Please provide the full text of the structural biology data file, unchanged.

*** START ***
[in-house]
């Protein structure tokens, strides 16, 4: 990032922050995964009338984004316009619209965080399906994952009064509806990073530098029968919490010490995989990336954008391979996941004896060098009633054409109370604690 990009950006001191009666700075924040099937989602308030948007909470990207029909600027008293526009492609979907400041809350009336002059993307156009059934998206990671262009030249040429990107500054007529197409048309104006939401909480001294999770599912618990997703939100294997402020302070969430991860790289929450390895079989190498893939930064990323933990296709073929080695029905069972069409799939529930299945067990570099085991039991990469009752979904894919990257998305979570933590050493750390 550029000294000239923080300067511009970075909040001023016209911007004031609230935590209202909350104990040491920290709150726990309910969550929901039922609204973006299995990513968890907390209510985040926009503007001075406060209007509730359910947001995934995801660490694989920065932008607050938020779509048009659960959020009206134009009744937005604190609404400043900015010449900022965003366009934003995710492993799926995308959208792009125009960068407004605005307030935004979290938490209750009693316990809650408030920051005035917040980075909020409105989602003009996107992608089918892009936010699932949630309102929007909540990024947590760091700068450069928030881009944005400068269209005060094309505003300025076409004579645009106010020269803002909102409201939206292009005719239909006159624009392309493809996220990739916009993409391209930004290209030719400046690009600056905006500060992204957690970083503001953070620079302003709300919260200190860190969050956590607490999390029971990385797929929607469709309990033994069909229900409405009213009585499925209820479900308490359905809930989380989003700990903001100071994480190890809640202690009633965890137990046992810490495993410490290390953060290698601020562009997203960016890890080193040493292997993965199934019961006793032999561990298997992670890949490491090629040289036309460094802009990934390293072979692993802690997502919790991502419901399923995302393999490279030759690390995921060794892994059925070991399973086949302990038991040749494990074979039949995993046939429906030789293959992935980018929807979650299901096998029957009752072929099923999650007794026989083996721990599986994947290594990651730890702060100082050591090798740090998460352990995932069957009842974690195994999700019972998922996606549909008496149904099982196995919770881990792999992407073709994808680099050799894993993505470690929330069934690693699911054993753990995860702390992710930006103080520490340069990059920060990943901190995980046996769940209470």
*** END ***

[in-house]
């Protein structure tokens, strides 16, 4: 990032922050995964009338984004316009619209965080399906994952009064509806990073530098029968919490010490995989990336954008391979996941004896060098009633054409109370604690 990009950006001191009666700075924040099937989602308030948007909470990207029909600027008293526009492609979907400041809350009336002059993307156009059934998206990671262009030249040429990107500054007529197409048309104006939401909480001294999770599912618990997703939100294997402020302070969430991860790289929450390895079989190498893939930064990323933990296709073929080695029905069972069409799939529930299945067990570099085991039991990469009752979904894919990257998305979570933590050493750390 550029000294000239923080300067511009970075909040001023016209911007004031609230935590209202909350104990040491920290709150726990309910969550929901039922609204973006299995990513968890907390209510985040926009503007001075406060209007509730359910947001995934995801660490694989920065932008607050938020779509048009659960959020009206134009009744937005604190609404400043900015010449900022965003366009934003995710492993799926995308959208792009125009960068407004605005307030935004979290938490209750009693316990809650408030920051005035917040980075909020409105989602003009996107992608089918892009936010699932949630309102929007909540990024947590760091700068450069928030881009944005400068269209005060094309505003300025076409004579645009106010020269803002909102409201939206292009005719239909006159624009392309493809996220990739916009993409391209930004290209030719400046690009600056905006500060992204957690970083503001953070620079302003709300919260200190860190969050956590607490999390029971990385797929929607469709309990033994069909229900409405009213009585499925209820479900308490359905809930989380989003700990903001100071994480190890809640202690009633965890137990046992810490495993410490290390953060290698601020562009997203960016890890080193040493292997993965199934019961006793032999561990298997992670890949490491090629040289036309460094802009990934390293072979692993802690997502919790991502419901399923995302393999490279030759690390995921060794892994059925070991399973086949302990038991040749494990074979039949995993046939429906030789293959992935980018929807979650299901096998029957009752072929099923999650007794026989083996721990599986994947290594990651730890702060100082050591090798740090998460352990995932069957009842974690195994999700019972998922996606549909008496149904099982196995919770881990792999992407073709994808680099050799894993993505470690929330069934690693699911054993753990995860702390992710930006103080520490340069990059920060990943901190995980046996769940209470």